(205) 419-7444 2490 Pelham Pkwy, Pelham, AL 35124

Ages & Stages of Oral Health

by | Sep 11, 2019

The need for proper dental care spans a lifetime — beginning with mom’s oral hygiene during the prenatal period. So from before birth to adulthood, great dental care leads to a healthier life. Here at Shelby Pediatric Dentistry, we take seriously our commitment to providing the best dental care to our patients and educating both children and parents on the importance of oral hygiene throughout all seasons of life.

Mom’s Oral Health

The increase in hormones during pregnancy can cause “pregnancy gingivitis” and, if not treated, can lead to gum disease, which is associated with preterm birth and preeclampsia. Studies have also shown that babies can be infected with bacteria from their mothers’ saliva even before they have teeth. This bacteria increases the likelihood of your little one getting cavities. So, if you’re a mom, or plan to become one soon, remember that excellent at-home brushing and flossing coupled with professional dental cleanings can reduce birth complications, minimize the risk of cavities in your baby, and improve overall health in both you and your baby!

Ages 0–2

Although babies have the beginnings of their first teeth before they are born, teeth don’t begin erupting until around 6–8 months old. Good oral hygiene is important, even before your baby has teeth. Begin by wiping baby’s gums with gauze or a soft cloth after feedings. When the first tooth makes its appearance, begin brushing with a soft-bristled baby toothbrush and a small “smear” of fluoride-containing toothpaste twice a day. As your child grows, continue to use fluoride toothpaste according to the directions listed on the product. Another important factor in avoiding cavities in the early years is to never put your baby to bed with a bottle. The natural sugars from milk, juice, and even breast milk can cause severe tooth decay if left on the teeth for extended periods.
We recommend scheduling your child’s initial visit to our office after the first tooth erupts and no later than the first birthday, so we can work together to maintain optimal oral health for your little one. We have lots of tips to discuss with you to make sure we get your loved one off to the best start!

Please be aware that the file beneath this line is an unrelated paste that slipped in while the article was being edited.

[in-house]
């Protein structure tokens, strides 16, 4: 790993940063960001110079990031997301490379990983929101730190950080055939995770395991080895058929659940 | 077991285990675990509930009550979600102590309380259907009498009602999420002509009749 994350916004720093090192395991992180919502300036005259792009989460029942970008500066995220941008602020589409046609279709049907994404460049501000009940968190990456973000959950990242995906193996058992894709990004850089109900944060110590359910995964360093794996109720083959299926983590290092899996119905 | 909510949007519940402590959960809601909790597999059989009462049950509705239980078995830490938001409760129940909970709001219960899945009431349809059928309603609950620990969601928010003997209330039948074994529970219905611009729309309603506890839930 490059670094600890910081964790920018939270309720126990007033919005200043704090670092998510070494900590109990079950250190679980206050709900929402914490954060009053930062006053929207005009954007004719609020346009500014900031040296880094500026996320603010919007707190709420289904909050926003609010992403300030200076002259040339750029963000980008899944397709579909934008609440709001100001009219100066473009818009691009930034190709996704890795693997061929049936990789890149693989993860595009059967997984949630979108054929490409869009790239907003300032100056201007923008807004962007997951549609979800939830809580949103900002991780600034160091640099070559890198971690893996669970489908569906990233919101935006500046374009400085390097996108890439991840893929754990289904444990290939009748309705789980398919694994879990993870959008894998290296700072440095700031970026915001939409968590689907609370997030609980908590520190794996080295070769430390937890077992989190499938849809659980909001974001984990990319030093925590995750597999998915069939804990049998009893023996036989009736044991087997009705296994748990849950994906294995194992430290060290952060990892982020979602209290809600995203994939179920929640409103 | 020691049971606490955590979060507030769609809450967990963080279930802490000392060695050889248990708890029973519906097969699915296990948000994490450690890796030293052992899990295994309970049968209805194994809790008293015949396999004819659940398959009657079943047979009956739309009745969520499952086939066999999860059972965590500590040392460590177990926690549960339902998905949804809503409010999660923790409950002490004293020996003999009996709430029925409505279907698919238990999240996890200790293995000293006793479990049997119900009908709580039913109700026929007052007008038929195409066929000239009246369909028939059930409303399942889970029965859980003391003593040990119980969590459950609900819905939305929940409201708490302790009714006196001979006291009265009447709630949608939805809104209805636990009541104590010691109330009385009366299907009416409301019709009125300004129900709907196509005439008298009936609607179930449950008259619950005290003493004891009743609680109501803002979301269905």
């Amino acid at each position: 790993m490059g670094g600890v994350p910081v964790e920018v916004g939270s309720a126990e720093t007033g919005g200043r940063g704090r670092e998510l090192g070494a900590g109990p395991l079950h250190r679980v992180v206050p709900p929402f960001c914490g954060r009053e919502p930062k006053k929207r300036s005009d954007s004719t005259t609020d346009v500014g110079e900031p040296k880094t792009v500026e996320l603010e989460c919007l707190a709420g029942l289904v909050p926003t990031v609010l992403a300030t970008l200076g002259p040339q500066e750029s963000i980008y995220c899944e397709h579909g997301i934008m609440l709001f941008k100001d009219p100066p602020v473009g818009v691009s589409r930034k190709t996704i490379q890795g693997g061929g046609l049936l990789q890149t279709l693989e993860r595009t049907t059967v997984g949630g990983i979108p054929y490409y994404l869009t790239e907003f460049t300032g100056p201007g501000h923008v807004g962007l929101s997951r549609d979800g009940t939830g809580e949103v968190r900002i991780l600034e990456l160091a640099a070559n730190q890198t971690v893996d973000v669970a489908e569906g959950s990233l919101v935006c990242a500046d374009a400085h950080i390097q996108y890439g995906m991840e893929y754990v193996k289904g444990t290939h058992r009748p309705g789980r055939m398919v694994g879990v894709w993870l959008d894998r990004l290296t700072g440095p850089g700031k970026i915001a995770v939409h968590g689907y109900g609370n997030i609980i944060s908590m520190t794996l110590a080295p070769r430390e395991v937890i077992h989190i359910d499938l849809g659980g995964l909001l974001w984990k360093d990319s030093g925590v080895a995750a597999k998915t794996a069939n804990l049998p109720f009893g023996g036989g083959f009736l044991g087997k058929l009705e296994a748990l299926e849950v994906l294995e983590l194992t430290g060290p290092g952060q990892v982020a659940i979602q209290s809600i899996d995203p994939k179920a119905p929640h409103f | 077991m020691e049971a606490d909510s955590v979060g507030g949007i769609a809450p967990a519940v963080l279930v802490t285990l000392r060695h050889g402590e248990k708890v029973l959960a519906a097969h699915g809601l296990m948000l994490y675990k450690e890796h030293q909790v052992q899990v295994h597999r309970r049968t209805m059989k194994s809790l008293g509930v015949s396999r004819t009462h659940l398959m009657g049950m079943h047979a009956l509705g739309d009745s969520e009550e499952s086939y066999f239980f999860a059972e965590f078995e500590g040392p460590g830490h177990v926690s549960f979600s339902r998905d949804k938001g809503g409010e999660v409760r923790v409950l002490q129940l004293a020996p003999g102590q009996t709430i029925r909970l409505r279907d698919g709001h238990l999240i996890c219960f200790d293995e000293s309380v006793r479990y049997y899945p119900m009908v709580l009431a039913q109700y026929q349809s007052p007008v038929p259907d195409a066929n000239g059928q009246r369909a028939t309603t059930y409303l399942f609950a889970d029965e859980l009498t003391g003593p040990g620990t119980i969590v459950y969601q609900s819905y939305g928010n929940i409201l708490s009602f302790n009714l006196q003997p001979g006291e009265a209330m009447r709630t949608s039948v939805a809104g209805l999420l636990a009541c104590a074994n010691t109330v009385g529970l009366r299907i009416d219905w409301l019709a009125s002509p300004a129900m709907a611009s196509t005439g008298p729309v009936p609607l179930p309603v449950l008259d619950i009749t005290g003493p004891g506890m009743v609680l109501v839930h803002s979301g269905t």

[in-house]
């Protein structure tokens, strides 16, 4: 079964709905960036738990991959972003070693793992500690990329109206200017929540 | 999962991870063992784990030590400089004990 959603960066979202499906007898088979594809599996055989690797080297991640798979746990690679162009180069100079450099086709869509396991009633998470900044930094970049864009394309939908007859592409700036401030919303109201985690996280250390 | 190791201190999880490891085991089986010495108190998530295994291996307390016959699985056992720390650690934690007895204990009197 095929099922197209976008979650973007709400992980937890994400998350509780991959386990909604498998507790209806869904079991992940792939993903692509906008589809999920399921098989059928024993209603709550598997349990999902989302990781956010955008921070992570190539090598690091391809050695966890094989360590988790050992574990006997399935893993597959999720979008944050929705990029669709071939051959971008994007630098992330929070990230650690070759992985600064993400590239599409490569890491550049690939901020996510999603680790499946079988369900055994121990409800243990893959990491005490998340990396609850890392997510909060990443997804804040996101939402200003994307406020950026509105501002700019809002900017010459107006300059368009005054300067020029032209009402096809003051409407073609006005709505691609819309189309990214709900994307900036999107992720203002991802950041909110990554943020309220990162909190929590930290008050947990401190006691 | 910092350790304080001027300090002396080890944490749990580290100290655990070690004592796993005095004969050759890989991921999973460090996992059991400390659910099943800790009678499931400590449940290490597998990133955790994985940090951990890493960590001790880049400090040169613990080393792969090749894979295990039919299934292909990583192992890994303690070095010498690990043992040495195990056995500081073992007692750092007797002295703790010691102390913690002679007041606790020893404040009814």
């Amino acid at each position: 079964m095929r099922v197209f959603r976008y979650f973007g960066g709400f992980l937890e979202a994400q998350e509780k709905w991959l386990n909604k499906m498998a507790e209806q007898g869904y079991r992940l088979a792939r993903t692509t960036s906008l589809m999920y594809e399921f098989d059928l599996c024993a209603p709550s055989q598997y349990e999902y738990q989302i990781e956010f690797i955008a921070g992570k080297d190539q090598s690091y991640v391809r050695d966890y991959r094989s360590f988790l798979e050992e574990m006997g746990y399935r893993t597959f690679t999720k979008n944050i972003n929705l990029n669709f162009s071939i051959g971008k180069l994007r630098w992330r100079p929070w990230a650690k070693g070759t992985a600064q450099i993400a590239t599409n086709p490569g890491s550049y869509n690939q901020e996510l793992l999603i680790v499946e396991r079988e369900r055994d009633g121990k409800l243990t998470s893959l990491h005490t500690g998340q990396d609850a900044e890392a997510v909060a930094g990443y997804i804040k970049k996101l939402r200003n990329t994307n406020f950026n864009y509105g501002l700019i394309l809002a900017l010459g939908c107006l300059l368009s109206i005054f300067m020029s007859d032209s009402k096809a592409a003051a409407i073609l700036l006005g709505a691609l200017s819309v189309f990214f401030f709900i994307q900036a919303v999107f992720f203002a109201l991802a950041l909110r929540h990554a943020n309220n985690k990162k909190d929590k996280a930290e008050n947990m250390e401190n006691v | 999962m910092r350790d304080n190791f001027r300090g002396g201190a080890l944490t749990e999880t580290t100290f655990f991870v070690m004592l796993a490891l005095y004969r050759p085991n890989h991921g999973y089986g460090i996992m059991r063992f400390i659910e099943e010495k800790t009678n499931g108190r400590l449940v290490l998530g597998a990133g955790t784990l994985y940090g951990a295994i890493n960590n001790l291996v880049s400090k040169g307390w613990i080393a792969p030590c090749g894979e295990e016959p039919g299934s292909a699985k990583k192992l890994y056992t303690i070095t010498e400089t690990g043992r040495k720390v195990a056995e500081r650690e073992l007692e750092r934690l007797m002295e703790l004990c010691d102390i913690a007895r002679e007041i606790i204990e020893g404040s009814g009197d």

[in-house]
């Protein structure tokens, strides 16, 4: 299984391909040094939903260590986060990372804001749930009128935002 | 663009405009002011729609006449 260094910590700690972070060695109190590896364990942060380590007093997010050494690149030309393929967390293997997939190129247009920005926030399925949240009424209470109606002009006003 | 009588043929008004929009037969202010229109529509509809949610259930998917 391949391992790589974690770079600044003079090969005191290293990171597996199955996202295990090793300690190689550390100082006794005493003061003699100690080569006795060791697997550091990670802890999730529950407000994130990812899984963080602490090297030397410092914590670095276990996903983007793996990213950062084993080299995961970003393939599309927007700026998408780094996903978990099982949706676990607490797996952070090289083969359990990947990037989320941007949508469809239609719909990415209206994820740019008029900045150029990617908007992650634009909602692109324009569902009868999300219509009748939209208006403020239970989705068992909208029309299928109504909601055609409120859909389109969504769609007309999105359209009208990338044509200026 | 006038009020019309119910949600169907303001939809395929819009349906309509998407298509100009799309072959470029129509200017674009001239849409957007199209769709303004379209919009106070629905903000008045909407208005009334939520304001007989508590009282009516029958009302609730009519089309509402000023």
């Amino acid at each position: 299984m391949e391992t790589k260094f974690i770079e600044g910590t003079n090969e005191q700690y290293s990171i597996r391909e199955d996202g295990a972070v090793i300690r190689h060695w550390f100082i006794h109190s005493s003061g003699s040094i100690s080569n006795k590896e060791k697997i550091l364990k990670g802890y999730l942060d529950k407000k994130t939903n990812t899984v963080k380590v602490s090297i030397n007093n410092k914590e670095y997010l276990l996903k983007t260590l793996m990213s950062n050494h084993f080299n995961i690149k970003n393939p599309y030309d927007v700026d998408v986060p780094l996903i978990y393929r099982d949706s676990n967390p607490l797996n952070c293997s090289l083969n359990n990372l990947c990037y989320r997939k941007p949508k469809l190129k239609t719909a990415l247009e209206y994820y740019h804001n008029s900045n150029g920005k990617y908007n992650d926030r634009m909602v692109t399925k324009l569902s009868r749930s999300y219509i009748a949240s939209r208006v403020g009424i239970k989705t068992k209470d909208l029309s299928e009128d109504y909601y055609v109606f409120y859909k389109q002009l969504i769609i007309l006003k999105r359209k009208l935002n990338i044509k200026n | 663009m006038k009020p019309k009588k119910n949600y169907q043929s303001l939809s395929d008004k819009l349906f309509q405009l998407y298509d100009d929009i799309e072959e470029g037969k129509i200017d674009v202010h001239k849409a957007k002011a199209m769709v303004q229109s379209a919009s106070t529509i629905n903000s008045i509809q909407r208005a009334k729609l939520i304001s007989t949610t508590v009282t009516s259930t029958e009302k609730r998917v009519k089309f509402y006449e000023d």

Ages 3-5

Your child should have all 20 primary (baby) teeth around age 3. Studies show that more than 40% of children will have cavities before kindergarten. To help prevent cavities, ensure that your little one stops using a bottle or sippy cup by age 1, uses fluoride toothpaste, and doesn’t eat too many snacks between meals (especially sticky foods like fruit snacks or candy). Pediatricians and the AAPD recommend children consume no more than 4–6oz of juice daily. Though it can be easier said than done, it is important that your child stops sucking fingers or a pacifier by age 3 to prevent problems with his or her bite and facial development. If this is a struggle, don’t worry, we can help! Finally, though children may want to brush their own teeth at this stage, always make sure to end a brushing session with adult assistance to make sure all surfaces have been cleaned. We recommend supervision while brushing teeth until age 10.

Ages 6-11

This is the tooth fairy stage of oral development, so get your wallet ready! Around age 6, your child will begin to lose primary teeth in the front and gain permanent teeth in the front and back. Once the teeth start to touch, you should begin flossing your child’s teeth regularly. Children typically don’t brush along the gumline or the back teeth, so pay special attention to these problem areas. However, almost 90% of cavities in permanent molars occur in the grooves. Dental sealants, a thin, white coating placed over these high-risk areas, are a great way to protect from decay. During these years, dental injuries are very common, due to increased activity in sports. Ask our team about mouthguards to protect your child’s teeth.

Ages 12-18

At 12 or 13 years of age, most kids have lost all of their baby teeth and have gained a full set of 28 permanent teeth (not including the 4 wisdom teeth). Cavities are more common in the teen years than any other time of life, due to the increase in freedom, which often leads to poor diet choices and lack of oral hygiene practices. As self-awareness increases, children may also notice if they have crooked or discolored teeth. Our understanding and highly qualified team is happy to discuss options for both braces and whitening.
As an important preventative measure, we will take a panoramic x-ray of your child’s jaws to monitor the development of wisdom teeth. If necessary, we will refer your child to a skilled oral surgeon to remove these molars before they cause any damage to surrounding teeth. Be sure to let our office know if your child is experiencing any pain from wisdom teeth.

From the first birthday through the transition to a regular dentist in the teen years, we take your child’s oral health seriously and are committed to doing our very best to maintain a happy, healthy smile!